Dr Siyanda Dlamini graduates with his PhD in Criminology and Forensic Studies.
Dr Siyanda Dlamini graduates with his PhD in Criminology and Forensic Studies.
Dr Siyanda Dlamini graduates with his PhD in Criminology and Forensic Studies.
Dr Siyanda Dlamini graduates with his PhD in Criminology and Forensic Studies.

University of KwaZulu-Natal criminology lecturer, Dr Siyanda Dlamini, graduated with a PhD in Criminology and Forensic Studies for his research into crime and community policing, focusing on community police forums.

Dlamini researched the role of community policing forums and their challenges. He focused on two Durban suburbs, Glenwood and Cato Manor. The aim was to gain a qualitative understanding of its challenges in order to find ways in which community policing as an enviable crime prevention strategy can be improved to make communities safer.

‘Crime continues to be a serious problem in South Africa, which has been ranked third on the global crime index as at 2016. The impact of crime on the safety and security of communities, peace and stability in the country as well as the country’s reputation to potential international tourists and investors, need no emphasis. Crime solutions that work, and are cost effective remain elusive,’ said Dlamini.

According to Dlamini, community policing was a standard ideological and policy model guiding mission statements, goals, and reform programmes of most policing agencies across the world. This was after its success in reducing crime rates in different parts of the world since its introduction in the United States of America during the 1970s.

‘More than 20 years into democracy, the question beckons whether community policing, in particular, community policing forums is an effective strategy within South African communities to combat and prevent crime,’ he added.

Information collected from South African Police Service (SAPS), CPF representatives, political leaders and ordinary members of the two communities suggest limited knowledge of and affinity to CPFs by community members.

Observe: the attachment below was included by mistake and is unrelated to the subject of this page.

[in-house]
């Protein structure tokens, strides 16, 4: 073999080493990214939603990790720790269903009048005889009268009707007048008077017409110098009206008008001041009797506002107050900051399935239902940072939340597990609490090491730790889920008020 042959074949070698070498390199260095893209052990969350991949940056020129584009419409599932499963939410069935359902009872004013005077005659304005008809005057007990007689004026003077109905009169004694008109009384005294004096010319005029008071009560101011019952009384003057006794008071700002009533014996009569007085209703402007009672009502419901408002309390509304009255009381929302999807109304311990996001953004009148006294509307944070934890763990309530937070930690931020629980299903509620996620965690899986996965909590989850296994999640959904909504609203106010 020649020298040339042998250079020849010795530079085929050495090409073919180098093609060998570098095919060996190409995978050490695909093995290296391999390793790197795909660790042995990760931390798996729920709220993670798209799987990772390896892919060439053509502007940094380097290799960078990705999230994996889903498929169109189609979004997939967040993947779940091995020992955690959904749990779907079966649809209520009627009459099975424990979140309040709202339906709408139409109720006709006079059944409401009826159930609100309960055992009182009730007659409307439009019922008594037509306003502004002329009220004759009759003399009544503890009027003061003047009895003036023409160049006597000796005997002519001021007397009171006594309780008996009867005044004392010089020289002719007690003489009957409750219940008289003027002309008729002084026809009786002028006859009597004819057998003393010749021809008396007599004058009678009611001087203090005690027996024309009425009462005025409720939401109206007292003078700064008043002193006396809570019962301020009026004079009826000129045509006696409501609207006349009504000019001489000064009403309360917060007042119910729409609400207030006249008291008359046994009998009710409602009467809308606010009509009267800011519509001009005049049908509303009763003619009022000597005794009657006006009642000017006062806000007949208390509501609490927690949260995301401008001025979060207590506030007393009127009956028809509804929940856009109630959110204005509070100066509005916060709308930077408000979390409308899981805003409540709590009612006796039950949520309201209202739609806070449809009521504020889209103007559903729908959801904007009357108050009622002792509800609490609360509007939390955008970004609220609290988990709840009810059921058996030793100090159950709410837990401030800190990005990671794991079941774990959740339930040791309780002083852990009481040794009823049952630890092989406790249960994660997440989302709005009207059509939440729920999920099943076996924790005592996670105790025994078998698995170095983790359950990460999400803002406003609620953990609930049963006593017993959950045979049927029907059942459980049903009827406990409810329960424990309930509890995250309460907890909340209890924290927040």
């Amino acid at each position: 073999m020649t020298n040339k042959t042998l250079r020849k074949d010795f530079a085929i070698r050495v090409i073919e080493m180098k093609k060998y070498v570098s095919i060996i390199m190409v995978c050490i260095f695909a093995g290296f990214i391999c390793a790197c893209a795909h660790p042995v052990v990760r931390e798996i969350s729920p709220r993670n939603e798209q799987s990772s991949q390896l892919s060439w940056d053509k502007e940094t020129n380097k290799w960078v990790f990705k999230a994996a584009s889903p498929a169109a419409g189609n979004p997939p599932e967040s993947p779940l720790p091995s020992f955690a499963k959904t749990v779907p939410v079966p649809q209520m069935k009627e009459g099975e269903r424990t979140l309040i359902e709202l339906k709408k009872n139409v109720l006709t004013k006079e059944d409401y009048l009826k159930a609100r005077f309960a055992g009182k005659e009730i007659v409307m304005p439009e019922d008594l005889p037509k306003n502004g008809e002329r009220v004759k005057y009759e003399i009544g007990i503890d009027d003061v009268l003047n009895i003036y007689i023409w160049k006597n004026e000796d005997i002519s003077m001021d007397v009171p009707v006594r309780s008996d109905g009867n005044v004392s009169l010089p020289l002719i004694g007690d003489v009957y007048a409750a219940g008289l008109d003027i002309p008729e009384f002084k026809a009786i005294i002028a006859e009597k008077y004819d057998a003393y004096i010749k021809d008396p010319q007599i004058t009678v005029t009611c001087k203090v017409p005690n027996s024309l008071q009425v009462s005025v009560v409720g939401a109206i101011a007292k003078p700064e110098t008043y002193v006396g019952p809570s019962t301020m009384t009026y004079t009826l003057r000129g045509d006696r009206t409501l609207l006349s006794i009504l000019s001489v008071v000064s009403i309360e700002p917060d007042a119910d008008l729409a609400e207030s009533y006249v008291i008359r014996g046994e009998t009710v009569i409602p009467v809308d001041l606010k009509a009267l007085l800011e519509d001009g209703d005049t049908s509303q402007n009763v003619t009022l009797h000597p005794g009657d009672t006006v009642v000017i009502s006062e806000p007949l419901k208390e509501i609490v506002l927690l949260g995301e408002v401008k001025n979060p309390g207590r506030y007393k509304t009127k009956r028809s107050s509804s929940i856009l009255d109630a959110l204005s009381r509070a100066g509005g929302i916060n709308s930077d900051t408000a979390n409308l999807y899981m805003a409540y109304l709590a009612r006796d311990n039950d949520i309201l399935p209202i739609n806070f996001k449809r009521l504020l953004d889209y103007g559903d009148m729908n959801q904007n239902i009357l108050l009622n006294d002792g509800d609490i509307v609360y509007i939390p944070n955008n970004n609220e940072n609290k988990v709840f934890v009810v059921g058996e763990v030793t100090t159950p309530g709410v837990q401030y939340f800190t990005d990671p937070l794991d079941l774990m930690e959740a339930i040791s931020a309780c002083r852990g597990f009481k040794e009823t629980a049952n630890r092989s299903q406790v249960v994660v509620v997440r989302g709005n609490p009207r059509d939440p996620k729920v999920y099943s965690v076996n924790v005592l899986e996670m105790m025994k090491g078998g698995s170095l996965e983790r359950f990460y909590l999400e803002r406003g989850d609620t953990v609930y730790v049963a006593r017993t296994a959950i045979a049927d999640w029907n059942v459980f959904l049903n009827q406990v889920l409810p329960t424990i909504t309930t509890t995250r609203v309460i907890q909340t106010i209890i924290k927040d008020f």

‘This owes partly to lack of communication, resources, trust, as well as political interference and SAPS organisational culture, which affect the functioning of these CPFs. A comparative analysis between the two areas noted differences in participation by the youth, police, and community members as well as their remuneration. Together, these findings suggest that more effort is needed from both the community and the police for an effective functioning of the CPFs,’ said Dlamini. While Dlamini’s findings may be limited to the two areas, they indicate that an effective implementation of CPFs in resource-constrained and relatively affluent areas in South Africa demands more attention. ‘There is no doubt that this insight could be usefully adapted to maximize CPFs in a related context in and beyond South Africa,’ he said.

The findings demonstrate that if the fight against crime is to have any meaning, it is essential that community policing, especially CPFs be thoroughly understood. ‘This is particularly important in the South African context because community policing without a clear focus on crime risk factors generally has no effect on crime. These risk factors include the so-called “root causes” of crime.

Dlamini claims that understanding community policing outside cultural contexts as the other important area that warrants further inquiry to address challenges of CPFs that compromise effective crime prevention.

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